f there is one major pivot of passion, debate and fan boy exposure within the video game industry it would have to be the never ending “battle” between PC and consoles.
On and on it goes, the wheel of life spins bringing around it a perpetual cycle of name calling and arguing. There are the console lovers, claiming to be content with the added convenience and simplicity of play and management, and then there are the PC lovers, espousing the near limitless level and customization, independence and graphical power. Despite these talking points, rarely is there ever a general consensus between parties as to which is better, regardless of the specific topic or context at hand.
At least, that is until someone decides to bring out the big question: which one costs more? Continue reading
happened across an interesting article from Nintendo Enthusiast detailing a theoretical idea for a Legend of Zelda title; one where Zelda is the protagonist and player-controlled character rather than Link:
[…] Yet, for all the times Link has been called “Zelda” due to the series’ moniker, we’ve never actually played as Zelda herself. Whenever she is involved, she is the damsel in distress, hoping Link will return to save her once again. Even when she debuts a tougher exterior in The Wind Waker, she is eventually reduced to kidnap-bait anyway. And although Zelda does help Link in his final battle a number of times throughout the franchise, it is never without Link that Zelda is able to escape from the clutches of evil.
So, why are we never able to take control of Zelda – or even better, her alter ego Sheik – once Link has completed his adventure? Why have we never learned of Zelda’s whereabouts in Ocarina of Time when Link travels to the future? Is Zelda not capable of even having an entirely new adventure on her own? [….] Continue reading
Love his dog as much as he loves his dog, or your pixels will be sad. Or something…
erhaps Peter Molyneux could be seen as the M. Night Shyamalan of the video game industry:
- Both had some rather excellent starts in their respective industries
- Both created some very unique classices (P. M. and Black and White, M. N. S. and The Sixth Sense, etc.)
- Both are strangely consumed by narcissism, “passion” and hubris
- Both have fallen from their good graces and repeatedly created lackluster entertainment in the latter halves of their careers
- Both have become a joke (more or less) in their respective industries
The only real difference is that one makes movies and the other makes video games. Continue reading
Now featuring a dog and superior fish AI.
ven though Call of Duty: Ghosts is going to come out on practically every available system, both current and next-gen, everyone knows that any real discussion over AI or graphical innovation is mainly going to involve Microsoft, Sony, and the PC. What is so interesting about this particular discussion, however, is that it provides yet another example of just how insecure Microsoft is about the upcoming jump from the current generation to the next generation in terms of PR and sales. Take this recent article from Eurogamer and Infinity Ward’s Executive Producer Mark Rubin talking about the differences between Call of Duty: Ghosts on this generation’s consoles and the next: Continue reading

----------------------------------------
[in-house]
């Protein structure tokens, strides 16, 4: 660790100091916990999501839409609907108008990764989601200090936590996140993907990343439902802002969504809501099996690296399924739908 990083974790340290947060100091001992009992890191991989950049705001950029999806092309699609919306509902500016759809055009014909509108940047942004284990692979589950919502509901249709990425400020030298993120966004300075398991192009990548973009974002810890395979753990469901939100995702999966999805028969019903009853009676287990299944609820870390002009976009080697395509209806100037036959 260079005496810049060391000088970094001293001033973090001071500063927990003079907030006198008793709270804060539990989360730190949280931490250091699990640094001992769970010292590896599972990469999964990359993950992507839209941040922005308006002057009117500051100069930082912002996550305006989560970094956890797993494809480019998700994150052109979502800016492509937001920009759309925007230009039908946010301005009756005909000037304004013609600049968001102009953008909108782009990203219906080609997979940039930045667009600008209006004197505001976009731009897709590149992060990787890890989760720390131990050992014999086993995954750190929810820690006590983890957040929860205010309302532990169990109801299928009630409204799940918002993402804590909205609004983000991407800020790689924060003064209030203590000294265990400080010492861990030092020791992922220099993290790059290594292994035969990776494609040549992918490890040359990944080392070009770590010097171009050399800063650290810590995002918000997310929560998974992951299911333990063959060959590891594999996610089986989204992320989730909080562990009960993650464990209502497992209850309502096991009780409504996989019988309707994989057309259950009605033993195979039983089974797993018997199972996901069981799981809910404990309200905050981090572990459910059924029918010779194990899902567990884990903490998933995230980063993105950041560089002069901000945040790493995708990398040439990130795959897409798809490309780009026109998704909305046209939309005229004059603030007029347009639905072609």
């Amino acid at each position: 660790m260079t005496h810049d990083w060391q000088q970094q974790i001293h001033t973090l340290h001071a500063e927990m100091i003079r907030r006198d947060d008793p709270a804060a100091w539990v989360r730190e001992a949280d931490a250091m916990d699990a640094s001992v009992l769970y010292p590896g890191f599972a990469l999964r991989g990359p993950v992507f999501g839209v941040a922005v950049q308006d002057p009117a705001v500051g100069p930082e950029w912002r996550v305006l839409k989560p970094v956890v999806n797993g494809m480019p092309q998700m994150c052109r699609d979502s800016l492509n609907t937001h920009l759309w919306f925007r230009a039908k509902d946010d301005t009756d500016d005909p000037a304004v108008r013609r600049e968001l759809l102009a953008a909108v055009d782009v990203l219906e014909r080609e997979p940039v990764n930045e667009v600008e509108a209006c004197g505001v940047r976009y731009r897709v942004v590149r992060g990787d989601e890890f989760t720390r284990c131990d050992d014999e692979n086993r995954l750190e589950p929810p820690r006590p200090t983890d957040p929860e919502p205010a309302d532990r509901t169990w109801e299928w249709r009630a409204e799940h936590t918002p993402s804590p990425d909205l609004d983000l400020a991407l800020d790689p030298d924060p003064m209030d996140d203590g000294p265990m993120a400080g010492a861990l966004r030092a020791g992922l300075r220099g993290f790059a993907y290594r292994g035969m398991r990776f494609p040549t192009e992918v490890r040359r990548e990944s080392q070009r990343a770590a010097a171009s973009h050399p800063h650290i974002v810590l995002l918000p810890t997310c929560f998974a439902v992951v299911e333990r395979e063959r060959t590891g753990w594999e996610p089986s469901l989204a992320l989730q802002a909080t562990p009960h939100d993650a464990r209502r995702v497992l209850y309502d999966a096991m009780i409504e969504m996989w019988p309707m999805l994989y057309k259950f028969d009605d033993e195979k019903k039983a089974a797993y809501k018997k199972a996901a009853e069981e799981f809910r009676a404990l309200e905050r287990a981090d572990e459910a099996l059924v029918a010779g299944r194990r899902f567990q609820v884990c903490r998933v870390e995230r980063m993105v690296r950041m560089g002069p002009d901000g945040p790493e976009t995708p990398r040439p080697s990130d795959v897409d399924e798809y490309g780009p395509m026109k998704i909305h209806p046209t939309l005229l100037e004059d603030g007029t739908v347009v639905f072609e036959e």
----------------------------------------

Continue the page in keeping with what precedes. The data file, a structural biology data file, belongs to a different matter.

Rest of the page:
It feels as if we’re just going in circles…
ost everyone has heard of the old saying; “Change is the only constant,” and Microsoft seems to have embodied this notion with their upcoming console, the Xbox One. Every single policy and “innovation” Microsoft presented with the Xbox One has been changed, and now the Kinect, the supposed “holy grail of gaming” according to the company, isn’t even need anymore, though they’re still trying to shove the device down everyone’s throats, like a force suppository or something.
With all of these changes and flip-flopping of principles and policies (kind of like real politics), Microsoft are doing what they can to embrace and flow with this “new direction.” Now, because of this, we have people such as Phil Spencer via Microsoft stating things like “the Xbox One ‘changes everything.'”: Continue reading
t the very least this woman blows Anita Sarkeesian out of the water. Unlike Sarkeesian, this woman – Ali Carr-Chellman – actually uses some numbers and statistics and facts, so she has earned the right to be listened to. This is only made even more ironic considering that TEDEd have also hosted Anita Sarkeesian herself in the past. As usual, the comments on that particular video are closed, as is the usual modus operandi with anything propagated by Feminists and their like-minded ilk. Continue reading
The Escapist : Jimquisition : Neutered
Here is a link to the video that sparked the idea for this article. The embedding does not seem to be working with the site very well.
sually one of the biggest challenges in learning a language (particularly a second one) is getting past all of nuances, the “little things” such as inflection, tone, formal/informal, etc. One aspect that makes English such as difficult language to learn is precisely just how vague and indirect it can be. This can be seen with the sheer amount of synonyms and word choices available. All that a writer needs is a thesaurus by their side and they can literally say the same thing over and over again in a near limitless number of different ways. Continue reading